We explore the differences in the lines that each method, relief and intaglio produce. I learn a cool new word: flong.

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sorry it’s blurry; a flong is a papier mache-like sheet that gets impressed onto the set-up plate. Type metal will be poured into this, duplicating the plate…

We have 2 sessions and then the hands-on. Here we are asked to describe to the others what techniques may have been used to create the blocks.

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Anna discovering that there was type “hiding” within  the block. These were numbers, and the block was a generic pattern for a series. As the series changed, you just changed the little numbers. This was the block for an “assignat”, a type of currency.

The dark blocks are made from very hard boxwood; they look nearly petrified. The Queen block is double sided. They are cut and shaped in order to be able to join with others on the form.

Handling these items is amazing. I’ve never seen blocks quite like these. I am sure to my printer friends back in Canberra, these are not so surprising, but as printing is not my particular area of interest, they are fascinating.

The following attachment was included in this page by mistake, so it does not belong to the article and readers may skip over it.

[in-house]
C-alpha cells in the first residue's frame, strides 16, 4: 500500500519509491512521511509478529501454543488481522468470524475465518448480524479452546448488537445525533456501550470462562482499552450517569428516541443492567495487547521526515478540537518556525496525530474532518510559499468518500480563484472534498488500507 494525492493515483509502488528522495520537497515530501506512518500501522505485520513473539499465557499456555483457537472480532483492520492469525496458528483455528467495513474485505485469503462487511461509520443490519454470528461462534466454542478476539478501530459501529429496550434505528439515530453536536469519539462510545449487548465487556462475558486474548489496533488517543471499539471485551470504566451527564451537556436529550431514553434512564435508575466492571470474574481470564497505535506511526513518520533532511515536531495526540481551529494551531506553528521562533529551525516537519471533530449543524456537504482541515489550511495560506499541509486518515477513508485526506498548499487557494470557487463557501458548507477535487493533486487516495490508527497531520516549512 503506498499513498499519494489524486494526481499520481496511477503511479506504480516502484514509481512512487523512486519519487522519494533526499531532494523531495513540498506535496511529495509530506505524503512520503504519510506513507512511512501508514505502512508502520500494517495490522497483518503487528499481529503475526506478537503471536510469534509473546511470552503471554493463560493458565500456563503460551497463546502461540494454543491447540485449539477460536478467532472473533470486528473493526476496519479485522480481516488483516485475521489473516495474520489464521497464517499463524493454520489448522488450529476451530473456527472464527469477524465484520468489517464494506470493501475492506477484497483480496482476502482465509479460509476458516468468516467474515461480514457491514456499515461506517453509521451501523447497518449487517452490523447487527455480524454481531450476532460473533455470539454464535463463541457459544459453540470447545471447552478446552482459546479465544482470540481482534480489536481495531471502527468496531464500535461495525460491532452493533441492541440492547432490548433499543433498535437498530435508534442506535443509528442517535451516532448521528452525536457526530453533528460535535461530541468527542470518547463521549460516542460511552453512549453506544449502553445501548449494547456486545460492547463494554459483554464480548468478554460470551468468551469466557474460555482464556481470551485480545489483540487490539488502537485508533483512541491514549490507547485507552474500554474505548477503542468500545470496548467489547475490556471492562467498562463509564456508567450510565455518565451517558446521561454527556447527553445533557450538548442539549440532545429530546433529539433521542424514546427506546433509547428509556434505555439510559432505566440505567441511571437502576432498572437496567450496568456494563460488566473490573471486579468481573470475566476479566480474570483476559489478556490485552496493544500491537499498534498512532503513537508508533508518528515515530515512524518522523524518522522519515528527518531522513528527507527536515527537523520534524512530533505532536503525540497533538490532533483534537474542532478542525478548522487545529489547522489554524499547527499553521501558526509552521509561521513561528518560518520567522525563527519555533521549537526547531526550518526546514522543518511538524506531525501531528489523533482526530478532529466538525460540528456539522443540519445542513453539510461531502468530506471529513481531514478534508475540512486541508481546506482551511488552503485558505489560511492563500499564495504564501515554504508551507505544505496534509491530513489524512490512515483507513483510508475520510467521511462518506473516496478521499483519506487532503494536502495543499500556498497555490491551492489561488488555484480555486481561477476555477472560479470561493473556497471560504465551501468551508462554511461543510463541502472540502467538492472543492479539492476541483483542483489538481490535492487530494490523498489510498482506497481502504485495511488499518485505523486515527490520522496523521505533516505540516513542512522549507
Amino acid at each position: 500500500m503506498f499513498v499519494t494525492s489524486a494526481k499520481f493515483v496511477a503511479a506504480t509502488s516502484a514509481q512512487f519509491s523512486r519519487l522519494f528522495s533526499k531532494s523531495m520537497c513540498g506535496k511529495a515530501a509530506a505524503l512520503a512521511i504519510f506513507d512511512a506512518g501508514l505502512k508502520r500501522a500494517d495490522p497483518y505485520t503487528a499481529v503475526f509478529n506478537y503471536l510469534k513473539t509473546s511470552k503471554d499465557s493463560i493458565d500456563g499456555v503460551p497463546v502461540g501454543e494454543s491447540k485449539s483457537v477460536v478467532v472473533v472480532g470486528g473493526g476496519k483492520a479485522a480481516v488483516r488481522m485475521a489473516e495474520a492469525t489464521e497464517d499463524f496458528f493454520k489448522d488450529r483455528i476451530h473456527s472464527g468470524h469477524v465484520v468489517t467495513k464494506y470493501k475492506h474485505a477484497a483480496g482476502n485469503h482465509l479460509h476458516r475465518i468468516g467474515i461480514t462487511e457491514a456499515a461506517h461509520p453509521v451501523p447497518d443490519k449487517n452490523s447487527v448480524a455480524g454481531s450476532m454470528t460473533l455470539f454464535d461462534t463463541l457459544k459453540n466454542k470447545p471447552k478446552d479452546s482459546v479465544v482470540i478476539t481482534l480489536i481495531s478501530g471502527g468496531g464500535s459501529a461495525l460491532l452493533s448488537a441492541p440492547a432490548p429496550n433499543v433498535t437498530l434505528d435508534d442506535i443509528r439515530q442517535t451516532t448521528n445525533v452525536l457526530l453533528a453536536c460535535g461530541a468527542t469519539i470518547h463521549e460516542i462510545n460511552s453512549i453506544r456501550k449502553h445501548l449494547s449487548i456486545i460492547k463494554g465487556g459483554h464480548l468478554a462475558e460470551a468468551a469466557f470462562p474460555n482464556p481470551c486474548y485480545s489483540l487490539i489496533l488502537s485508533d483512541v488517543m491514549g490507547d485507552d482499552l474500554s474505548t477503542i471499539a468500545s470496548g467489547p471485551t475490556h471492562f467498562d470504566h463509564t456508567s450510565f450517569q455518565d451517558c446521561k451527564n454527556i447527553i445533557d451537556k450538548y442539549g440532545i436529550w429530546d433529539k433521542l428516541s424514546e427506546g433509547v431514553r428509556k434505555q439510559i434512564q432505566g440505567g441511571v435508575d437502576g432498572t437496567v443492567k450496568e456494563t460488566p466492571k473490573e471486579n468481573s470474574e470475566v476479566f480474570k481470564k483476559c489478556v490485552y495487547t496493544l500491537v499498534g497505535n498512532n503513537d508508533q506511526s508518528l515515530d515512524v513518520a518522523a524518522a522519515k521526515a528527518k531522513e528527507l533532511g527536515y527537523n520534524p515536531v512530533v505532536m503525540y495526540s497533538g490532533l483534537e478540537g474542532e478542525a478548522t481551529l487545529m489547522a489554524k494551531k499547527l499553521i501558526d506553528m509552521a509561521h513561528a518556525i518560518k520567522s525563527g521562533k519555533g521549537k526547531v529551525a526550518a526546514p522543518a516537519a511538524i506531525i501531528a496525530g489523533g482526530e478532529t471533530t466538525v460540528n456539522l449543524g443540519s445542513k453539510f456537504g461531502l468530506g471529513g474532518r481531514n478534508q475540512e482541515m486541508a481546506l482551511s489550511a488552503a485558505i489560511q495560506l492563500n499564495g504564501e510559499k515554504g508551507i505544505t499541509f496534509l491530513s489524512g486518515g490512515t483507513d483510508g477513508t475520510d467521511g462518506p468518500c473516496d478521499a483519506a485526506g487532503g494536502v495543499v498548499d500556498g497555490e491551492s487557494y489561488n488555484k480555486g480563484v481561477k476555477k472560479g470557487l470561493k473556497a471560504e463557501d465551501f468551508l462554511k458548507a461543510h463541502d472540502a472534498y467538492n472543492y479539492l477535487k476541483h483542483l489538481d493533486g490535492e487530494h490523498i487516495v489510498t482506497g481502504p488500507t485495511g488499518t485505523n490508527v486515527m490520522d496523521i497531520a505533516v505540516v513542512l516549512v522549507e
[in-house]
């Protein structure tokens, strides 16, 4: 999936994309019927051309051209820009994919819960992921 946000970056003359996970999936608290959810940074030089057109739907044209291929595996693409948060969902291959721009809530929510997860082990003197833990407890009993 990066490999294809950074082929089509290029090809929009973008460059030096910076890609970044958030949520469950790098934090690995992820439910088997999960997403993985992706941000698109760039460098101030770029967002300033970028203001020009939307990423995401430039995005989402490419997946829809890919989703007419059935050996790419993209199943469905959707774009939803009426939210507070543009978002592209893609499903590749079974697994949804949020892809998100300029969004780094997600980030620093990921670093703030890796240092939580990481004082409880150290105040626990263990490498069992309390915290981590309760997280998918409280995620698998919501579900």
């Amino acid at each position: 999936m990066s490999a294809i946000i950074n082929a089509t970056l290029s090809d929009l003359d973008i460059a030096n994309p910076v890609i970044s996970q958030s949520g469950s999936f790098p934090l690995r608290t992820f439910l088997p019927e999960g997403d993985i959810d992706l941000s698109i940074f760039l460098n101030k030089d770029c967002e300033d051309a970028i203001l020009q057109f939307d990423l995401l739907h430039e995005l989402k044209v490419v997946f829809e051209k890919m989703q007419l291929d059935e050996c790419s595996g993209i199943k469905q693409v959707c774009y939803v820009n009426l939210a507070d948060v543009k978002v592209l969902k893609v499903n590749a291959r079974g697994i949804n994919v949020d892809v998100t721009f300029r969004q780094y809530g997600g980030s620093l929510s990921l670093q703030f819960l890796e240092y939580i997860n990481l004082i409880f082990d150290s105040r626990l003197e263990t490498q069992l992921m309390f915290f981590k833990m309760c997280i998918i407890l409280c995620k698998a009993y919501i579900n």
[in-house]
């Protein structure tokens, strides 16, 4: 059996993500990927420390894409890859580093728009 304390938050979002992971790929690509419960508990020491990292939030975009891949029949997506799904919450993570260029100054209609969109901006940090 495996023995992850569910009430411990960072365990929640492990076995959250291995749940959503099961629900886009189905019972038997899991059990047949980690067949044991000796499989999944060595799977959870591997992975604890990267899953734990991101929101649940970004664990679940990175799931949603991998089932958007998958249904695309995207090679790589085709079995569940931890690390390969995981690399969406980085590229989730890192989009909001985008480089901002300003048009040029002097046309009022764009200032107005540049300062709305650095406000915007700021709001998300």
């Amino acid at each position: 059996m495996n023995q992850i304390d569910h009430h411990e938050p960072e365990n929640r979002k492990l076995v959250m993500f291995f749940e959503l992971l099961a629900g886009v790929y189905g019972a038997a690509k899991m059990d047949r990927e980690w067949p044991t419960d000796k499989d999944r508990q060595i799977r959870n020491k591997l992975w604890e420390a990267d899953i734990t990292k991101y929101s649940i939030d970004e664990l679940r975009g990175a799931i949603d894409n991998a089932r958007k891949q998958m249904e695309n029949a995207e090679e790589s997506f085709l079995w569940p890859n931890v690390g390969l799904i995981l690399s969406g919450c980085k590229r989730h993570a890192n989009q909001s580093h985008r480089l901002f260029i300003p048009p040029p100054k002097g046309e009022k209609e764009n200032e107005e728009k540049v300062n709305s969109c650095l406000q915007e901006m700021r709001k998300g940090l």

This next set were of particular interest to me:

The bound title page is date 1632, but it is more likely that the plate was produced in the 1930s at the request of the collector; where is the original plate? And we can tell this by the material used and the nails that hold the plate on the block. I used to wonder what kind of type was used for the lettering, but it is etched in. And of course, the engraver doesn’t necessarily prepare the writing.

Time was running short and we were left with the perplexing questions:

  1. What can the printing surfaces reveal that is not evident on the impression on paper?
  2. Can a vocabulary common to bibliographers, art historians and book historical research ever be generated and how would this change the face of cataloguing?

There was a welcome reception in the Chancellor’s Hall and a few of us left for dinner shortly afterwards.

I think we are an interesting group, and being thrown into a pot like this can either be scary or refreshing.

see you tomorrow.